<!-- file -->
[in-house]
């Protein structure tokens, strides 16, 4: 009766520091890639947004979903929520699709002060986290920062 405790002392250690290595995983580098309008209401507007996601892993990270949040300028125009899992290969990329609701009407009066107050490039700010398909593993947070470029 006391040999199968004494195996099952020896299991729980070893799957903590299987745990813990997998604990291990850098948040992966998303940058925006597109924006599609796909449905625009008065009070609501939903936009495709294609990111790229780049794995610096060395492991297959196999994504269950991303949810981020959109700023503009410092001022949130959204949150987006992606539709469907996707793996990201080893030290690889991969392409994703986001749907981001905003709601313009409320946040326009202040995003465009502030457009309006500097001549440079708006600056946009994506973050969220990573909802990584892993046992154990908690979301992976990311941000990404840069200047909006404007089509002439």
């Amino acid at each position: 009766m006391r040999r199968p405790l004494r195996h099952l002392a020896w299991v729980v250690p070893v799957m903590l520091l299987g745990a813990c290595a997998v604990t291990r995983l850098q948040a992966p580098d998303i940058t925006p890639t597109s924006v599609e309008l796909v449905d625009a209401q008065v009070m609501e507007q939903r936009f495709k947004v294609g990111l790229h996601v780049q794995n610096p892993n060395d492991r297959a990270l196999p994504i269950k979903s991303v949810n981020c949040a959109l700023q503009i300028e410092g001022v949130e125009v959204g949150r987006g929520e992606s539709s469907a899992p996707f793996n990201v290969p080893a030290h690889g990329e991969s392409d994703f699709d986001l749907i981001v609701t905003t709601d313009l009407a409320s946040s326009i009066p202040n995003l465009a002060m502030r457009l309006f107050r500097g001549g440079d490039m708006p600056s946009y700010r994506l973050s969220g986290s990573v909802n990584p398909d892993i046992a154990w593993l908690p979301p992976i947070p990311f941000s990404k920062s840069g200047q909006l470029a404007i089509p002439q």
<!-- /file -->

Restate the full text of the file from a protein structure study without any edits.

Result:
[in-house]
């Protein structure tokens, strides 16, 4: 009766520091890639947004979903929520699709002060986290920062 405790002392250690290595995983580098309008209401507007996601892993990270949040300028125009899992290969990329609701009407009066107050490039700010398909593993947070470029 006391040999199968004494195996099952020896299991729980070893799957903590299987745990813990997998604990291990850098948040992966998303940058925006597109924006599609796909449905625009008065009070609501939903936009495709294609990111790229780049794995610096060395492991297959196999994504269950991303949810981020959109700023503009410092001022949130959204949150987006992606539709469907996707793996990201080893030290690889991969392409994703986001749907981001905003709601313009409320946040326009202040995003465009502030457009309006500097001549440079708006600056946009994506973050969220990573909802990584892993046992154990908690979301992976990311941000990404840069200047909006404007089509002439």
């Amino acid at each position: 009766m006391r040999r199968p405790l004494r195996h099952l002392a020896w299991v729980v250690p070893v799957m903590l520091l299987g745990a813990c290595a997998v604990t291990r995983l850098q948040a992966p580098d998303i940058t925006p890639t597109s924006v599609e309008l796909v449905d625009a209401q008065v009070m609501e507007q939903r936009f495709k947004v294609g990111l790229h996601v780049q794995n610096p892993n060395d492991r297959a990270l196999p994504i269950k979903s991303v949810n981020c949040a959109l700023q503009i300028e410092g001022v949130e125009v959204g949150r987006g929520e992606s539709s469907a899992p996707f793996n990201v290969p080893a030290h690889g990329e991969s392409d994703f699709d986001l749907i981001v609701t905003t709601d313009l009407a409320s946040s326009i009066p202040n995003l465009a002060m502030r457009l309006f107050r500097g001549g440079d490039m708006p600056s946009y700010r994506l973050s969220g986290s990573v909802n990584p398909d892993i046992a154990w593993l908690p979301p992976i947070p990311f941000s990404k920062s840069g200047q909006l470029a404007i089509p002439q």